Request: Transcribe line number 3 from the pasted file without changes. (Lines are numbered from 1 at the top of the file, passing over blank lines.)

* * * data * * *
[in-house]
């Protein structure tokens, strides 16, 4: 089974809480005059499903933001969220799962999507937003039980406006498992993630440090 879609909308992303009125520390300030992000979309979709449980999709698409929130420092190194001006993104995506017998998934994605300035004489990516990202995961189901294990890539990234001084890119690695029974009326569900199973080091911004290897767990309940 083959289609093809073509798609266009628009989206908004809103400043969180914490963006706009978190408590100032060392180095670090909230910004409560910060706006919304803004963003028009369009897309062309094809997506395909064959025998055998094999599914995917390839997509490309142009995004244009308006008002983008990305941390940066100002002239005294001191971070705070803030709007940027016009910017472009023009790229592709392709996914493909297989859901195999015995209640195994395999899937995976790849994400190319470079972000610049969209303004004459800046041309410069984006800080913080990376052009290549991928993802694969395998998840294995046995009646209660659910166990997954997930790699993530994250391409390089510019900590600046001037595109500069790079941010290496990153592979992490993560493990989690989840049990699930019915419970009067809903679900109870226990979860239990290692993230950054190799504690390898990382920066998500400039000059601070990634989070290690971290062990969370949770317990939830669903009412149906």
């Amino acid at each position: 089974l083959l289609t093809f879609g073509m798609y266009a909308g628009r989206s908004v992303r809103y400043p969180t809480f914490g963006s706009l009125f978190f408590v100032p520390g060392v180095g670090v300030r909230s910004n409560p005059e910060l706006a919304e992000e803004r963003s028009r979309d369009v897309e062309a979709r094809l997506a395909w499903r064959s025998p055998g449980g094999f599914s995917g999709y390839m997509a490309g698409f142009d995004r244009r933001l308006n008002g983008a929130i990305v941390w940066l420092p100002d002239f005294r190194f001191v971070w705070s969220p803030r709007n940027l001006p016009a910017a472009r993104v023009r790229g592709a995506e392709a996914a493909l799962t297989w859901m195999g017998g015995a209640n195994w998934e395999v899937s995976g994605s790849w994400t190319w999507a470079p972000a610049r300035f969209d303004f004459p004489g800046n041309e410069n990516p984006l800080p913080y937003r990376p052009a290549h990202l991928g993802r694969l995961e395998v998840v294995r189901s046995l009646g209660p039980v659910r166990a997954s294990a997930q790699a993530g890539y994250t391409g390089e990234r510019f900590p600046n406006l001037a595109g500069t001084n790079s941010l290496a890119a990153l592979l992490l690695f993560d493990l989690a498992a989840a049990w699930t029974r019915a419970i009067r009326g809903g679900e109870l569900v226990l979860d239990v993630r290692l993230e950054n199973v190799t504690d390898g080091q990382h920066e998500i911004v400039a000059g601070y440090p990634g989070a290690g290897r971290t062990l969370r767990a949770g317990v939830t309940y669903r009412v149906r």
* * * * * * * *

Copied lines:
């Amino acid at each position: 089974l083959l289609t093809f879609g073509m798609y266009a909308g628009r989206s908004v992303r809103y400043p969180t809480f914490g963006s706009l009125f978190f408590v100032p520390g060392v180095g670090v300030r909230s910004n409560p005059e910060l706006a919304e992000e803004r963003s028009r979309d369009v897309e062309a979709r094809l997506a395909w499903r064959s025998p055998g449980g094999f599914s995917g999709y390839m997509a490309g698409f142009d995004r244009r933001l308006n008002g983008a929130i990305v941390w940066l420092p100002d002239f005294r190194f001191v971070w705070s969220p803030r709007n940027l001006p016009a910017a472009r993104v023009r790229g592709a995506e392709a996914a493909l799962t297989w859901m195999g017998g015995a209640n195994w998934e395999v899937s995976g994605s790849w994400t190319w999507a470079p972000a610049r300035f969209d303004f004459p004489g800046n041309e410069n990516p984006l800080p913080y937003r990376p052009a290549h990202l991928g993802r694969l995961e395998v998840v294995r189901s046995l009646g209660p039980v659910r166990a997954s294990a997930q790699a993530g890539y994250t391409g390089e990234r510019f900590p600046n406006l001037a595109g500069t001084n790079s941010l290496a890119a990153l592979l992490l690695f993560d493990l989690a498992a989840a049990w699930t029974r019915a419970i009067r009326g809903g679900e109870l569900v226990l979860d239990v993630r290692l993230e950054n199973v190799t504690d390898g080091q990382h920066e998500i911004v400039a000059g601070y440090p990634g989070a290690g290897r971290t062990l969370r767990a949770g317990v939830t309940y669903r009412v149906r």